We recently attended a growing expo where a good 60% of the exhibitors were selling variations on the same product: plant nutrients. I am sure there are a lot of key differences, but if your company can serve a unique need – something that few, if any others, are addressing – you’ll stand out to investors.
However, it’s important for entrepreneurs to consider how long that unmet need will exist. Investors will want to know how a company plans to thrive in an evolving space, and they’ll want to understand the potential exit strategy.
For example, banking is a significant issue for many companies in the industry. A business that can help address this issue must provide a solution that would still be relevant when the banks decide it is safe to participate. Otherwise, it’s not an ideal investment.
Same thing with data collection. There will be large corporations entering the space when they feel the federal government is on board, so investors will want to place capital with a company that has anticipated change accordingly.
Keep in mind that innovation doesn’t have to be incredibly technical. Sometimes the simplest ideas are the most impressive.
Similar to innovators, disruptors are very appealing because they offer the potential for huge returns.
This industry has been underground for so long that inefficiencies and ineffective processes have become commonplace. The companies that come into the space and are willing to make wholesale changes to the deeply entrenched methods are going to stand out.
But be forewarned: This requires some serious research and development.
And it’s important to point out that disruptors should look to work with growers, not against them. Most growers are wary of any potential disruption to their crop, as this could seriously impact their business in a given cycle.
The same is true for dispensary owners who are working hard to stay compliant with state regulations. They cannot really afford the risks, so working to solve problems within those guidelines is critical.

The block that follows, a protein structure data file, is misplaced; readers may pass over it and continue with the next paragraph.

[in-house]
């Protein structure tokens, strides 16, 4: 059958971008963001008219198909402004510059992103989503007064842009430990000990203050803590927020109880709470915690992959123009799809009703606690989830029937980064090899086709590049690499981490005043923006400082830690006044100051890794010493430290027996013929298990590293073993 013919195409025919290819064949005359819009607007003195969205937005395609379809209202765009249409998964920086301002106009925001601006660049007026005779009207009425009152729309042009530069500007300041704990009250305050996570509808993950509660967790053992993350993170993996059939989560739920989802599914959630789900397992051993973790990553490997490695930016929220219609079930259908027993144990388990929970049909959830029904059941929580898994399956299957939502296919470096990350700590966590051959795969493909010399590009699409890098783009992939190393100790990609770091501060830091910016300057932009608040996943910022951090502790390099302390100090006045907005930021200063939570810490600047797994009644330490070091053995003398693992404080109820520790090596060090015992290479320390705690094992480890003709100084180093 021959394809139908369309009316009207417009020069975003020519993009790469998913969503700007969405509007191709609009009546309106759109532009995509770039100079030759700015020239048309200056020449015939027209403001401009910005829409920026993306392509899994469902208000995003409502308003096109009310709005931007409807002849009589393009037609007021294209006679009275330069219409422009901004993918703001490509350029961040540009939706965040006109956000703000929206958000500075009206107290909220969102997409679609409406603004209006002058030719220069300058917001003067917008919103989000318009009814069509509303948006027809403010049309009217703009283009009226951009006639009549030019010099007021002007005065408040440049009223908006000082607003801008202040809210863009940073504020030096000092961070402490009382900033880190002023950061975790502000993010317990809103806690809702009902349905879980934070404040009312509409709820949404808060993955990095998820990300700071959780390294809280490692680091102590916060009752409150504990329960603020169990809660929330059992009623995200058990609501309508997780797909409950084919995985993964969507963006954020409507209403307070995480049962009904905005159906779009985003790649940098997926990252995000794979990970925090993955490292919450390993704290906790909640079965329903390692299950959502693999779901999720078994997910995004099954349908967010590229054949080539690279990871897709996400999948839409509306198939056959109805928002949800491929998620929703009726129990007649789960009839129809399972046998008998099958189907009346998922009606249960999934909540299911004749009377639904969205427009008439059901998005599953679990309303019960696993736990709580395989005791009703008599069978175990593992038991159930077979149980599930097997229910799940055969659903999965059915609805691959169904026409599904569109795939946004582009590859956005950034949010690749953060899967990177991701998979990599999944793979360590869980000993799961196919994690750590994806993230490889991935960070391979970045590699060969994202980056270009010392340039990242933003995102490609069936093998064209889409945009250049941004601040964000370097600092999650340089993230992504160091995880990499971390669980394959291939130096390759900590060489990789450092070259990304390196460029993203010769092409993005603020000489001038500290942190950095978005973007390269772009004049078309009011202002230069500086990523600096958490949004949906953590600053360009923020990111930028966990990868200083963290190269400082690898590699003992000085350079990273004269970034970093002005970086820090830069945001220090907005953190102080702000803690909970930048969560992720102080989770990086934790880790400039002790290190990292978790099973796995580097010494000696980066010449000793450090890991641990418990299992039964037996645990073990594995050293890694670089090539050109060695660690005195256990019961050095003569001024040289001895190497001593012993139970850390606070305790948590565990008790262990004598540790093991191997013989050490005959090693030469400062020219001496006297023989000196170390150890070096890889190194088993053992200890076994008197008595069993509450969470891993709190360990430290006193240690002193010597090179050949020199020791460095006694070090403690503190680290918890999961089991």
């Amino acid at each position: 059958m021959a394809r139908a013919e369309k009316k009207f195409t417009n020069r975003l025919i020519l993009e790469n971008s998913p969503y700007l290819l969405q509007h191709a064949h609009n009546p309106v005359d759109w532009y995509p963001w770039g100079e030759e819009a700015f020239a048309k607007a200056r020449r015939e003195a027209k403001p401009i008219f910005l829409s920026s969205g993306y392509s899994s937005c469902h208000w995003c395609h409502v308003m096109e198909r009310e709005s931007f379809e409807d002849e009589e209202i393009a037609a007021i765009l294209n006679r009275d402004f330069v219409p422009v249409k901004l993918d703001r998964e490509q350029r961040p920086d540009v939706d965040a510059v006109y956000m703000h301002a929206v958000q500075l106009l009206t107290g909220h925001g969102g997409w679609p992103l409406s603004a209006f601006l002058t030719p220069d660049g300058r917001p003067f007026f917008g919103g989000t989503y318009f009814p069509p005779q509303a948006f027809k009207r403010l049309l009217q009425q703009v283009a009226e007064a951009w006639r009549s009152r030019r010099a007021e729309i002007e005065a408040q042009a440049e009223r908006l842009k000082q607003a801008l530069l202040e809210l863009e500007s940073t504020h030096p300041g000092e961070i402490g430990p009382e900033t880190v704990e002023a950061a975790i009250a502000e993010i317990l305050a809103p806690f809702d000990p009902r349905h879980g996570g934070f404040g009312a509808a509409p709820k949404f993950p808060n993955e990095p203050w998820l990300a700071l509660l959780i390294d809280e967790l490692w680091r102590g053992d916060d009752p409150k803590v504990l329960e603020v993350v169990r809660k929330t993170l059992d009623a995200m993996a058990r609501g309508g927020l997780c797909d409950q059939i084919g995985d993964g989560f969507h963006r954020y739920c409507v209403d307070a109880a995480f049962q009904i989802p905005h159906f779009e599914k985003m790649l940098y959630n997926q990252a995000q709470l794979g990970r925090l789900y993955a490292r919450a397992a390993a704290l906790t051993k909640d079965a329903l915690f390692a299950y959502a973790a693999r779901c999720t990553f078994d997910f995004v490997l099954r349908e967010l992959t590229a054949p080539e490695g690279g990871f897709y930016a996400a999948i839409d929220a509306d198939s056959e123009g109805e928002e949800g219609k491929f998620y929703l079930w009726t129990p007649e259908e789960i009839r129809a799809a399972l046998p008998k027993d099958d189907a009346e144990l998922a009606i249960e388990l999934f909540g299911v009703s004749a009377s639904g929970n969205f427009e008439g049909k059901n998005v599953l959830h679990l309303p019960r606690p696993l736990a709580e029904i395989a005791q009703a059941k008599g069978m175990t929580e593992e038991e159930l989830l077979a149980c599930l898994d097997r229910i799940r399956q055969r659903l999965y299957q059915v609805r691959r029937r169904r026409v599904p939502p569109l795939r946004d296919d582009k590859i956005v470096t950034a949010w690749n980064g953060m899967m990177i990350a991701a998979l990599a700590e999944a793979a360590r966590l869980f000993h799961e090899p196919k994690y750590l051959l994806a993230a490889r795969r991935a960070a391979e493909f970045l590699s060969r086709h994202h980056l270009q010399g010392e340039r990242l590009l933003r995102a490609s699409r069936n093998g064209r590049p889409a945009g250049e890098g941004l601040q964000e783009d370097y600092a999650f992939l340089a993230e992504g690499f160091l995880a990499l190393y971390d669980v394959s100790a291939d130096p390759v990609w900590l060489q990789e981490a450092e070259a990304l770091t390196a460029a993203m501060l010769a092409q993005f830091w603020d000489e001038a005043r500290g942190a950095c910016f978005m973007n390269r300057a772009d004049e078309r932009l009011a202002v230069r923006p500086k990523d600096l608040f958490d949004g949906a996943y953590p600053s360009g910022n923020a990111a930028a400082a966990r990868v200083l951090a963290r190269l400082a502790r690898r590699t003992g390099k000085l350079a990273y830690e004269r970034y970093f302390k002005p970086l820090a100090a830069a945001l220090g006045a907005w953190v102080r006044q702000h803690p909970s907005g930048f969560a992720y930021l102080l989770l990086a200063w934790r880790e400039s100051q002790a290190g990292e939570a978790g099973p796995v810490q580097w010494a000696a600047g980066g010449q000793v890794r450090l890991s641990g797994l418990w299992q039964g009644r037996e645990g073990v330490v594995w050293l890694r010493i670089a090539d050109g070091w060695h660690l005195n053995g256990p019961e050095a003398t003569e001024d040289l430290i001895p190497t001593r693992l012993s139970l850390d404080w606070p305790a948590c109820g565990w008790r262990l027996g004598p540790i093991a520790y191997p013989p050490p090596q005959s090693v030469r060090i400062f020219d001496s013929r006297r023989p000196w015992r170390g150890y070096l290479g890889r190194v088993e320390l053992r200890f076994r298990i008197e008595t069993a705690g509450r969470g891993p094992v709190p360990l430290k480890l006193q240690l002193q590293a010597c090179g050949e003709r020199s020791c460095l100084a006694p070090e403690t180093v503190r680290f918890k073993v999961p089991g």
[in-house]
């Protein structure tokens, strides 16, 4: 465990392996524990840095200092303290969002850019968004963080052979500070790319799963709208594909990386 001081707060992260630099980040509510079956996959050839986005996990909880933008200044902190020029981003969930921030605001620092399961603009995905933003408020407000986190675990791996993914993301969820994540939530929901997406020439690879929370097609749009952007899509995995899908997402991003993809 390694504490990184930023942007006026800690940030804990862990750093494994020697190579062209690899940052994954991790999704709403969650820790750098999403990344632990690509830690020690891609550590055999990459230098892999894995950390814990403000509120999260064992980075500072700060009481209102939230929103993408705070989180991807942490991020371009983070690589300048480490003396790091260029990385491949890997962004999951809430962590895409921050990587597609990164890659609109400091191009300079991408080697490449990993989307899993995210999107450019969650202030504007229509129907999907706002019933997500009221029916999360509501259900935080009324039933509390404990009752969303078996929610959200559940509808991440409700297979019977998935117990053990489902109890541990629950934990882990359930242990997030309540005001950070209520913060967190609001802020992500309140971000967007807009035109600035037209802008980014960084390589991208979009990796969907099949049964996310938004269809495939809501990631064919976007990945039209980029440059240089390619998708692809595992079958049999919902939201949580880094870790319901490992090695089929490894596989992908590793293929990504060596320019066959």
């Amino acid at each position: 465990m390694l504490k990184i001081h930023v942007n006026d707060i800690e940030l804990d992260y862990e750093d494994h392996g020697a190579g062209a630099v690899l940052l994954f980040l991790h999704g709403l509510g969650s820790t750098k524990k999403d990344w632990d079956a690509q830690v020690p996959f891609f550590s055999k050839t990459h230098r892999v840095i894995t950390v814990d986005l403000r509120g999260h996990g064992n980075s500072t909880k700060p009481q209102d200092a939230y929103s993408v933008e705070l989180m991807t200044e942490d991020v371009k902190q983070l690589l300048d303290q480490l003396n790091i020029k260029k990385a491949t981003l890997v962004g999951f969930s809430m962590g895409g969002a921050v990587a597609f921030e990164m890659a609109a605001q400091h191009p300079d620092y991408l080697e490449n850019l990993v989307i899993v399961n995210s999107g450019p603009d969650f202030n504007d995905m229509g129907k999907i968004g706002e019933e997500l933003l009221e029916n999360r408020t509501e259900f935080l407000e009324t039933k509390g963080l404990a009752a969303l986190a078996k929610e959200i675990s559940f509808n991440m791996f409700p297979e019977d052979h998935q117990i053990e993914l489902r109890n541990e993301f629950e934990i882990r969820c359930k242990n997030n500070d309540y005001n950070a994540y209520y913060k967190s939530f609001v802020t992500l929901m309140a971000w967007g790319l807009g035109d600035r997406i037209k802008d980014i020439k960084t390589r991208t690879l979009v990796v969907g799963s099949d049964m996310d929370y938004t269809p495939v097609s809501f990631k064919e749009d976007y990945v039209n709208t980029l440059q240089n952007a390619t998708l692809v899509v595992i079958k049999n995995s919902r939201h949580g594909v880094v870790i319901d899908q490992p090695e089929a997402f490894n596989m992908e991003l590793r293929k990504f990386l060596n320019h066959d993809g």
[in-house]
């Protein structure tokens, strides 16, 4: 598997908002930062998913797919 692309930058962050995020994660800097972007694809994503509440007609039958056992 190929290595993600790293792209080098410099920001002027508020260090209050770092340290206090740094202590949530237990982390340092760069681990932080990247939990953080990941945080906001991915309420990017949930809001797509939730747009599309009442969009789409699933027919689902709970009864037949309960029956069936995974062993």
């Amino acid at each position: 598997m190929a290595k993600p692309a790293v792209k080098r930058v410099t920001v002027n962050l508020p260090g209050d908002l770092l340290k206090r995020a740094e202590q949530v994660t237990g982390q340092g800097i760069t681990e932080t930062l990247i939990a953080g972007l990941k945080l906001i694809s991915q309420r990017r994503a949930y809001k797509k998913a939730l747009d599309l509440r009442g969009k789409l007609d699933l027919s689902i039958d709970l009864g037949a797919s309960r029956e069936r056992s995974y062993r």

#5. Environmentally Conscious Companies
This is a “green” industry in more ways than one. New companies that develop efficiencies for energy and water use or costs (and ideally all three) are very attractive to investors.
Not every investor cares as much about this, but it is critical in our examination of companies.
There are several reasons that we value environmentally conscious companies.
For one, it simply doesn’t seem practical for a fledgling industry to continue with poor practices in this regard.
And as I mentioned earlier, the margin compression of the future will drive the need for improved growing efficiencies.
We are in a severe drought in California, and some states are instituting water bans for cannabis companies. As the industry tries to gain broader appeal, it will be more difficult to “sell” the idea if environmentalists or policy-makers who are trying to preserve resources are against cannabis.
Furthermore, investors want to see that companies are looking at products made from recyclable material – rather than cramming landfills with paraphernalia or byproducts of the industry.
This is the chance for the marijuana industry to show that is a hub for progress and innovation. More investors will enter an industry that has staying power through respectable practices and foresight.
Emily Paxhia is a founding partner at Poseidon Asset Management, a San Francisco-based fund that invests in cannabis companies